Degenerative cervical myelopathy (DCM) is the most common cause of spinal cord dysfunction in the world.

Cervical spondylotic myelopathy (CSM) is the most common cause of spinal cord dysfunction in adults 1).

It can be identified in the majority of people older than 50 years, and is widely prevalent in the population, estimated to affect 75% of the population older than 65 years 2).

The incidence of cervical spine degenerative disease has been rising owing to the increasing aging population.

Due to widespread underdiagnosis, the true incidence and prevalence of DCM is unknown. Current epidemiological studies quote the lifetime prevalence of DCM in the region of 0.5/1000 3).

Kalsi-Ryan S, Karadimas SK, Fehlings MG. Cervical spondylotic myelopathy: the clinical phenomenon and the current pathobiology of an increasingly prevalent and devastating disorder. Neuroscientist 2013;19:409–21.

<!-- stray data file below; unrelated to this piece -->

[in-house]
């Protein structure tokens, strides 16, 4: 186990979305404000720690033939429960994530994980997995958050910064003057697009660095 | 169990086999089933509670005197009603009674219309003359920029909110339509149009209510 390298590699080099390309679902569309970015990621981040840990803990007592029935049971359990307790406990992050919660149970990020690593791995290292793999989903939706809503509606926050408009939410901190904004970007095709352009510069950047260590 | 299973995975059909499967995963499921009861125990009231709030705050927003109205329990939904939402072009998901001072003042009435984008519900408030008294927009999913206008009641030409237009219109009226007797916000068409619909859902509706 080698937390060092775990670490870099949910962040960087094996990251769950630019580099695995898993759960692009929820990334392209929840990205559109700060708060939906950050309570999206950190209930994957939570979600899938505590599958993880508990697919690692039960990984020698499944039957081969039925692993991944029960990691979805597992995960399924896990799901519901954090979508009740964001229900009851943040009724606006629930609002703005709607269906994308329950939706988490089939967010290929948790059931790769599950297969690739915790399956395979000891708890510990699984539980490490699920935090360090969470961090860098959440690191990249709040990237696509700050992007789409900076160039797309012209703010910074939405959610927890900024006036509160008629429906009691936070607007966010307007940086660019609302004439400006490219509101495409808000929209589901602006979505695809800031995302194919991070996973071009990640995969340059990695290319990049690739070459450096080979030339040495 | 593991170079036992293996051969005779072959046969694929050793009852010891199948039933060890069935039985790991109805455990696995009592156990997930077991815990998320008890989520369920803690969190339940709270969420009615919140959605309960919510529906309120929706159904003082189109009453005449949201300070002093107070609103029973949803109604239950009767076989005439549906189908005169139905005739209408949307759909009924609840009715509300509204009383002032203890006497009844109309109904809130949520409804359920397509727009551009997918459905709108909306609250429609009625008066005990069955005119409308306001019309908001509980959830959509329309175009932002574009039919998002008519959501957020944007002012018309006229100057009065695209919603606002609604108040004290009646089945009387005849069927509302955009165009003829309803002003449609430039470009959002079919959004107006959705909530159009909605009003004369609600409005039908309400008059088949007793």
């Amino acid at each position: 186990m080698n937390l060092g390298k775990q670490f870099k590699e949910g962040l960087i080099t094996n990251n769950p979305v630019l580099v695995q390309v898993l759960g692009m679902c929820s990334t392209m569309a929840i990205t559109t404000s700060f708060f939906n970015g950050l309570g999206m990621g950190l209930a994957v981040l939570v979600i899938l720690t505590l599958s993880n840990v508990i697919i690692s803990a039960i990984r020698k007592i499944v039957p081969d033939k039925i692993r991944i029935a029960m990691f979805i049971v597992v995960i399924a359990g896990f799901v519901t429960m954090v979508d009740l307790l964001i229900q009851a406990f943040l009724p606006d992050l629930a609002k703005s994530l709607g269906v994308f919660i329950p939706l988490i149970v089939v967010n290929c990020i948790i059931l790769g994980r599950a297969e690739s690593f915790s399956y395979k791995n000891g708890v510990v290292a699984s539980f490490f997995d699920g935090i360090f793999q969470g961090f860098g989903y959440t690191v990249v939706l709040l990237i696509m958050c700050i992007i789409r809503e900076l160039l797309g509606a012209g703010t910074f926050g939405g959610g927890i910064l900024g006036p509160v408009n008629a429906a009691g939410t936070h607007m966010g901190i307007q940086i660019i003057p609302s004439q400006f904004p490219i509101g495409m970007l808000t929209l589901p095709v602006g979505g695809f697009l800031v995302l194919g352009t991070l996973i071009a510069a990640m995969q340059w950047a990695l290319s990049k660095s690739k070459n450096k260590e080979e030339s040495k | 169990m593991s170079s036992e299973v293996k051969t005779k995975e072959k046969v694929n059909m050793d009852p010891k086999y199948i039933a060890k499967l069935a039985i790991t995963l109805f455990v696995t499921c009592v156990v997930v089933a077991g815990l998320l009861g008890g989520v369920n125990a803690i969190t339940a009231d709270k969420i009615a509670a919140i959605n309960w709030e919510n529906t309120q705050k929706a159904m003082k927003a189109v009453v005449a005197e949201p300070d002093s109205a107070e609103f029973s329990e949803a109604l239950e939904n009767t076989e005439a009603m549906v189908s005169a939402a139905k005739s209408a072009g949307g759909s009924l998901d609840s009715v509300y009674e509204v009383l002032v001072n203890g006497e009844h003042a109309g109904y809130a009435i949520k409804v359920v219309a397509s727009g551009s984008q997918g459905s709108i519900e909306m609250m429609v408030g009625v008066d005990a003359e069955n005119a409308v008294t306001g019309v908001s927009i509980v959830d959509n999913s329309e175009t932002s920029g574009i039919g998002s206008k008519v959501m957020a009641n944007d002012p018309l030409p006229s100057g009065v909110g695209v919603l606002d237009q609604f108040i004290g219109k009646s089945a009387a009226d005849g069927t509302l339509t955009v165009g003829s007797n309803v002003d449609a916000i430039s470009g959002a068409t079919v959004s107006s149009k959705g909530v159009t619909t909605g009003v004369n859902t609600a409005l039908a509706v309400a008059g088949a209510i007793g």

Rowland LP. Surgical treatment of cervical spondylotic myelopathy: time for a controlled trial. Neurology 1992;42:5–13.
MacDonald BK, Cockerell OC, Sander JW, Shorvon SD. The incidence and lifetime prevalence of neurological disorders in a prospective community-based study in the UK. Brain. 2000 Apr;123 ( Pt 4):665-76. PubMed PMID: 10733998.
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